Summary of Nevada's Foreclosure Laws

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If you are facing foreclosure in Nevada, it’s important to understand some of the basics, including:

  • the most common type of foreclosure procedure (judicial v. nonjudicial) used in Nevada
  • how much time you have to respond
  • your rights and protections in the process, and
  • what happens afterwards (for example, whether you’ll be liable for a deficiency judgment).

Below we have outlined some of the most important features of Nevada foreclosure law. Keep in mind that this is just a summary; we’ve included statute citations so you can get more details from the laws themselves. And be sure to check out Nolo’s extensive Foreclosure section, where you can find information about all aspects of foreclosure, definitions of foreclosure terms (like redemption and reinstatement), and options to avoid foreclosure.


State Rule

Most common type of foreclosure process

Nonjudicial under power of sale in deed of trust

Time to respond

Foreclosing party must give homeowner a three-month notice of default and election to sell (must include notice of right to mediation), a notice stating borrower is in danger of losing the home to foreclosure, and a three-week notice of sale. Nev. Rev. Stat. § 107.080-086

Reinstatement of loan before sale

Homeowner may reinstate up to five days before the sale

Redemption after sale

Not available

Special protections for foreclosures involving high-cost mortgages

If trust deed was entered into on or after October 1, 2003 and is subject to HOEPA (see Ch. 7), homeowner must be personally served with an additional 60-day notice before date of sale. Violations of high-cost home loan statutes support a defense to foreclosure. Nev. Rev. Stat. §§ 598D.010 to 598D.150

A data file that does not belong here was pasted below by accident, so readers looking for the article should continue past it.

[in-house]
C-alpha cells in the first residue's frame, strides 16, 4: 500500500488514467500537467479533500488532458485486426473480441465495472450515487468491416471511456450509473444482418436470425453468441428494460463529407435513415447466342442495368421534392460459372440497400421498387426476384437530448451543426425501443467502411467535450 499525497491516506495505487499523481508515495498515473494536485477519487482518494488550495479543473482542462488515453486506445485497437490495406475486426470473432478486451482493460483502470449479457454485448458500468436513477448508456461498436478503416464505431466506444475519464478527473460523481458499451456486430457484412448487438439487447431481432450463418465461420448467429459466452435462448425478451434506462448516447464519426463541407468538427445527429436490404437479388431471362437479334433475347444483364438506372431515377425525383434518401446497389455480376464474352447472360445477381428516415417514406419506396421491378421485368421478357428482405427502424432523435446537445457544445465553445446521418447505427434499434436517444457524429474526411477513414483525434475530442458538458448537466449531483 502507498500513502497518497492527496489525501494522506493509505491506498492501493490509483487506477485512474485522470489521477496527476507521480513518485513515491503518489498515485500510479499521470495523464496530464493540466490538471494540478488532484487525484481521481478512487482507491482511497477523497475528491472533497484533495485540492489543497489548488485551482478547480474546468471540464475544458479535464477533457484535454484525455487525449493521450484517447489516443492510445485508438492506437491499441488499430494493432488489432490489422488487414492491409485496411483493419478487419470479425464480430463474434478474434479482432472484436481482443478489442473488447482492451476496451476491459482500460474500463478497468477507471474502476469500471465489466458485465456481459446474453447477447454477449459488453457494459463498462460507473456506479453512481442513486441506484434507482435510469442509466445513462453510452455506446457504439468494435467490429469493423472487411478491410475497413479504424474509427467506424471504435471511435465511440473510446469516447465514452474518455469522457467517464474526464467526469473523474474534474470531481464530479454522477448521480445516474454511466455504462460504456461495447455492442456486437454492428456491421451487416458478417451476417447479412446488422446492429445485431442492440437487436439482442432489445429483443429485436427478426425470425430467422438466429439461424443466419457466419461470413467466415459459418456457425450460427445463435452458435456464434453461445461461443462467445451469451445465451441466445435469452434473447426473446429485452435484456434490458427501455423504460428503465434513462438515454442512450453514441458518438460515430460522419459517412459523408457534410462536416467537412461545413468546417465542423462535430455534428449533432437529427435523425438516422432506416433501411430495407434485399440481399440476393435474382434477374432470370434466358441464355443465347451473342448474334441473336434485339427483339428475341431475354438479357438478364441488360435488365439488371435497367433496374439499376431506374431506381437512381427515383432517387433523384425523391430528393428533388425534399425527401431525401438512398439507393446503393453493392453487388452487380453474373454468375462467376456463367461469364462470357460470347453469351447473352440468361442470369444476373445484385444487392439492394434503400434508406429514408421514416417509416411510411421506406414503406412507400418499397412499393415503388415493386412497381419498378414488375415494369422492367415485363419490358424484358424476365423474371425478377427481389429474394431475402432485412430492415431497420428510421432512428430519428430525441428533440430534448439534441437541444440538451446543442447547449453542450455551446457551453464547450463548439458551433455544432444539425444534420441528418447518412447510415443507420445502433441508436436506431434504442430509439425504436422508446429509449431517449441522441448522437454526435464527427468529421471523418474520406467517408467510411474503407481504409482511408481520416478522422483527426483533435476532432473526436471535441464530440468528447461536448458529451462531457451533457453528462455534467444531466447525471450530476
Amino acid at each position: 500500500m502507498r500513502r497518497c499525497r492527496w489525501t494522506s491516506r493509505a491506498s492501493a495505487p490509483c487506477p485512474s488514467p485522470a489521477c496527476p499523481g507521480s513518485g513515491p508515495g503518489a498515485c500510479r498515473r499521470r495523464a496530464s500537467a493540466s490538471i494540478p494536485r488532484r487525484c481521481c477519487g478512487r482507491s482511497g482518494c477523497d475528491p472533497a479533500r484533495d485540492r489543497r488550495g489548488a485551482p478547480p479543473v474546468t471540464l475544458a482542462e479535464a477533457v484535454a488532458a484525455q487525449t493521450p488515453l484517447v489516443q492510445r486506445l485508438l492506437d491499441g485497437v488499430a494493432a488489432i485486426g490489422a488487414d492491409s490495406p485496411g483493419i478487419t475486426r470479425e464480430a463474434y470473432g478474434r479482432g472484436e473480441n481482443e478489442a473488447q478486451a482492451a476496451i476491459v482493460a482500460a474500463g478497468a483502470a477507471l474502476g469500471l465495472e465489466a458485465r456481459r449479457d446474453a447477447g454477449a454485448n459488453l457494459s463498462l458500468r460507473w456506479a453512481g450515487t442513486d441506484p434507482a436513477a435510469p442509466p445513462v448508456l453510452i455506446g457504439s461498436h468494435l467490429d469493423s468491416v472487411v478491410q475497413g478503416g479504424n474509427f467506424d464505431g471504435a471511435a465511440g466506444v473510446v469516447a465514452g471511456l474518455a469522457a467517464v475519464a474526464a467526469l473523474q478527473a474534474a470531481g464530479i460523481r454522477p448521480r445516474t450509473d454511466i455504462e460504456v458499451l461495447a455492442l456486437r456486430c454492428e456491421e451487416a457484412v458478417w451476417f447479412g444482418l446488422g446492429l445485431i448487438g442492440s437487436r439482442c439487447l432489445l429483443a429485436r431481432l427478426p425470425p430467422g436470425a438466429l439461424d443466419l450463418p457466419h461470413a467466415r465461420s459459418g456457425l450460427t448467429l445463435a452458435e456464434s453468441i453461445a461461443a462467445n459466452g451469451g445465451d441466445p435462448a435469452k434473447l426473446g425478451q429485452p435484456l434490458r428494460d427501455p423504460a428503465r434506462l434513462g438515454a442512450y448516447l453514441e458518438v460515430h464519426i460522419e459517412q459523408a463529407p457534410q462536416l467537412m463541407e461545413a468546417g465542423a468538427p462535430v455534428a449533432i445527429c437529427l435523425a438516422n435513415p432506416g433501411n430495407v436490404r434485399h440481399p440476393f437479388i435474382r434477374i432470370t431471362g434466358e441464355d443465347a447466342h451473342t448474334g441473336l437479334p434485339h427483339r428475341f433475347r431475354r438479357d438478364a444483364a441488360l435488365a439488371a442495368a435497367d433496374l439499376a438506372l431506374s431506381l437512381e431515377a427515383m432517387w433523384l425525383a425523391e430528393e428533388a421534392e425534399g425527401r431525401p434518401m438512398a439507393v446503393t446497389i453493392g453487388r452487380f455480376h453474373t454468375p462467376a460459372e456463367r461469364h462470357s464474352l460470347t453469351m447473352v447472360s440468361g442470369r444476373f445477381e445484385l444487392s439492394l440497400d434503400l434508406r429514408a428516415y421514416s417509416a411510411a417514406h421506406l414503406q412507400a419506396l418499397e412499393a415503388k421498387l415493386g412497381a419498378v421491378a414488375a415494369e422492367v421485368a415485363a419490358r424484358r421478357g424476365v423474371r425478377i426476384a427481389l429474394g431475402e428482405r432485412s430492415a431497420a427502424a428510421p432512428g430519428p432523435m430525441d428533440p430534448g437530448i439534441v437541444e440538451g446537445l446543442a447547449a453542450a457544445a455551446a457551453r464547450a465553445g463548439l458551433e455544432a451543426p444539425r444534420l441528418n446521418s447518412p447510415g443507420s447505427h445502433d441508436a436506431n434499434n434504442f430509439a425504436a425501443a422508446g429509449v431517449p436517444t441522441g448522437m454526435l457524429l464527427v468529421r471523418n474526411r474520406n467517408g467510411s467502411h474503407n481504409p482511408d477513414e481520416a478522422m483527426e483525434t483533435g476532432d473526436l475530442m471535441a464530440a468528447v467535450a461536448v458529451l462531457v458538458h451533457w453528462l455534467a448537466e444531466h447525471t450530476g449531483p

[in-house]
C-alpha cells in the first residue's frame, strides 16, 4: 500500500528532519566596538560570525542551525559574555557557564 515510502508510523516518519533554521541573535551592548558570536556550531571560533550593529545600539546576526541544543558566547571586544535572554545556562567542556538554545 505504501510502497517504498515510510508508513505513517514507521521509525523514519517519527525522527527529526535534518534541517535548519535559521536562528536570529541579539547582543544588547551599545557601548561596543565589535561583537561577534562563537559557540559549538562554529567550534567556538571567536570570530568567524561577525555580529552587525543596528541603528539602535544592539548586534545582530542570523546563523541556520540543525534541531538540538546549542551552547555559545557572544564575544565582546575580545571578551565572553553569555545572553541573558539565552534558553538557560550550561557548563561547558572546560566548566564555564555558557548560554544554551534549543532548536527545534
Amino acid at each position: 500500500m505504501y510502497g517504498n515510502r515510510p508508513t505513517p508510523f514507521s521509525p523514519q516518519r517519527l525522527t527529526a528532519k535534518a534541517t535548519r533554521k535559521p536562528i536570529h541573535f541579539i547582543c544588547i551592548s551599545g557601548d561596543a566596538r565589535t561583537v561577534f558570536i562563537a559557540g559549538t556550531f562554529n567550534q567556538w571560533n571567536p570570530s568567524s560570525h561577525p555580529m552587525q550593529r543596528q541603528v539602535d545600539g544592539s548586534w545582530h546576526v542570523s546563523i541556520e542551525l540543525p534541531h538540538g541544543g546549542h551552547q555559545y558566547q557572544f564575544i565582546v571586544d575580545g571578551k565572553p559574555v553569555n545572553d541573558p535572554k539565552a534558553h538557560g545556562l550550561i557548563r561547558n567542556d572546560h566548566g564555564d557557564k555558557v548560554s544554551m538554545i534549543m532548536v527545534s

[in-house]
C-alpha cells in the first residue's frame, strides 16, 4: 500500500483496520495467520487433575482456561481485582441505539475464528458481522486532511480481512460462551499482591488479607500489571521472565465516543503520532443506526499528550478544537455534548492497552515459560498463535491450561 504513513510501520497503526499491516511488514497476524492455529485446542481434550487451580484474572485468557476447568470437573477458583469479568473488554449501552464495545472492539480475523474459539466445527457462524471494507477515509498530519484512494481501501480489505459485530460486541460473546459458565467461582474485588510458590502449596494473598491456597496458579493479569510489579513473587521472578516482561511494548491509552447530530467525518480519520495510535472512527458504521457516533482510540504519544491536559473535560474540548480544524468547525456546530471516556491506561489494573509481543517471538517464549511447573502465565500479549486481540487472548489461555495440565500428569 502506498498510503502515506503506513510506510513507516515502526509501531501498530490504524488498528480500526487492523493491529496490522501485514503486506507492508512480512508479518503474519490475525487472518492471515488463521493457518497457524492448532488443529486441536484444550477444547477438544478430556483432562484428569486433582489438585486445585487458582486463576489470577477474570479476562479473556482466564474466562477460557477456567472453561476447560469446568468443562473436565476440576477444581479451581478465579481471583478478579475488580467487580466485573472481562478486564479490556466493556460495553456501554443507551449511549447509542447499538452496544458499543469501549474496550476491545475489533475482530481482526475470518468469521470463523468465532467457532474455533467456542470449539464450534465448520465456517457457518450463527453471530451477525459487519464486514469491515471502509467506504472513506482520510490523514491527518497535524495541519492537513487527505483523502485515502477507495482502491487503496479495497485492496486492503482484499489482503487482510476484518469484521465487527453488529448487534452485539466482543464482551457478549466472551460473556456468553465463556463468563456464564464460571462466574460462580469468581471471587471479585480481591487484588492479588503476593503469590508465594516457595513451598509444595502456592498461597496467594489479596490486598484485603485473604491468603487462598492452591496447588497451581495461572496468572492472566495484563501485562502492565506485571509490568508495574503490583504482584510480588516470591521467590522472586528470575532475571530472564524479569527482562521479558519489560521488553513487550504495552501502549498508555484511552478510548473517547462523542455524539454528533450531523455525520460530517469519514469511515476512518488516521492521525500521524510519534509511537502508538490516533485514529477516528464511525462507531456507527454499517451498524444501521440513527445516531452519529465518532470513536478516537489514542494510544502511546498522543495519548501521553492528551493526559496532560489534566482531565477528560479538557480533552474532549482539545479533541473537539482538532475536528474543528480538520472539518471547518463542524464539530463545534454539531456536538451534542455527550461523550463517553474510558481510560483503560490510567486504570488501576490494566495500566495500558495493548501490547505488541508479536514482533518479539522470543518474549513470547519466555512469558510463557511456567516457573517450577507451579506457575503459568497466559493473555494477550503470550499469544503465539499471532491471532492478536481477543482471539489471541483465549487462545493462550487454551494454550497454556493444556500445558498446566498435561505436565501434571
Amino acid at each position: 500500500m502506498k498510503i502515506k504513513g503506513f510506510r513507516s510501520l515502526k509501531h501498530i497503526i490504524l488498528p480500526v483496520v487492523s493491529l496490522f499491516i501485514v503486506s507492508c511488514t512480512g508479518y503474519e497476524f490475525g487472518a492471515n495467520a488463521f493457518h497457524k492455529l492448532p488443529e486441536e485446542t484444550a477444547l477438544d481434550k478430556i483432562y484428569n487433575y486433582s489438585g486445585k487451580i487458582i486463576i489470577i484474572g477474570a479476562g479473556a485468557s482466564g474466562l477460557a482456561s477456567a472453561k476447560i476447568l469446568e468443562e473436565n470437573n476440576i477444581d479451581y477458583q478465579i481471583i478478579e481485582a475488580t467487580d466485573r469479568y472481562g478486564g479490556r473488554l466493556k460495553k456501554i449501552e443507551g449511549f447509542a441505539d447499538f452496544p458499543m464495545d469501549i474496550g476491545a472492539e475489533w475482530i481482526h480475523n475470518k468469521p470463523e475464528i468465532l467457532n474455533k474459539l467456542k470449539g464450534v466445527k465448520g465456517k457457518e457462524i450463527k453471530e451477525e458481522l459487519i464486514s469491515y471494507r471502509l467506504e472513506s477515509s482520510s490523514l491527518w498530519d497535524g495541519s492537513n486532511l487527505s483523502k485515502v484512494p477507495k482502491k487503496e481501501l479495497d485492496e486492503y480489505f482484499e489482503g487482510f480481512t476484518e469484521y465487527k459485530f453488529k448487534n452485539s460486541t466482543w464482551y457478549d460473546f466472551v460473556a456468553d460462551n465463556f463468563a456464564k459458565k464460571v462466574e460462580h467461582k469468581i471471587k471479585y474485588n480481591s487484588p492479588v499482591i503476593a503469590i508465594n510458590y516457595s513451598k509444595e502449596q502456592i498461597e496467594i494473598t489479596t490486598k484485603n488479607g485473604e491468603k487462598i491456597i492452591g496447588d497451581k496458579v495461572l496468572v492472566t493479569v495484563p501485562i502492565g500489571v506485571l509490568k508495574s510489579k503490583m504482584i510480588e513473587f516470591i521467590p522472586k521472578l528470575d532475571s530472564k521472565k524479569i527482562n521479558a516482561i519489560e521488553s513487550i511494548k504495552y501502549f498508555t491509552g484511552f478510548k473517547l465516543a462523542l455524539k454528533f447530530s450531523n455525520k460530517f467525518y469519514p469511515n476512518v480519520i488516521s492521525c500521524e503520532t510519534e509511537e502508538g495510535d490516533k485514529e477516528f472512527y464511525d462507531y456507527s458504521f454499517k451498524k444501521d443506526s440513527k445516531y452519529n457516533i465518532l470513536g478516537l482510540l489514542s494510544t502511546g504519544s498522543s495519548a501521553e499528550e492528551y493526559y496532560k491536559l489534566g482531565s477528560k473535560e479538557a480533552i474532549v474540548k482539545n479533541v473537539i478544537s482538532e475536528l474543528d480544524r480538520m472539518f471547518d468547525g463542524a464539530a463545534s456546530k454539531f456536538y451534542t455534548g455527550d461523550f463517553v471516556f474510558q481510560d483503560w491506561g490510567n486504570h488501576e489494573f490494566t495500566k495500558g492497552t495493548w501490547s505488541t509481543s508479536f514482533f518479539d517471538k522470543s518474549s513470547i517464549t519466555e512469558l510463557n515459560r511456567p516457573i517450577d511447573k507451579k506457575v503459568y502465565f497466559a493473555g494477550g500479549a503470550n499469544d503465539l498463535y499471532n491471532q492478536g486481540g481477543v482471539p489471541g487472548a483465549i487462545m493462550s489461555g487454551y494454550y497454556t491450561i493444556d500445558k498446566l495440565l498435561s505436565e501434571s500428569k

Special state protections for service members


Deficiency judgments

Not allowed if mortgage has not been refinanced, homeowner has resided in home continuously, and other criteria is met. Otherwise, foreclosing party may obtain deficiency judgment by filing a separate lawsuit within six months of foreclosure sale. Amount of deficiency is limited to the lesser of the difference between the total debt and fair market value of the home, or the difference between the total debt and foreclosure sale price.

Cash exempted in bankruptcy

$1,000 under state bankruptcy exemptions

Notice to leave after house is sold

New owner (usually the foreclosing party) must provide a three-day notice to quit (leave) before filing an eviction lawsuit. Nev. Rev. Stat. § 40.290

Foreclosure statute

Nev. Rev. Stat. § 107.080

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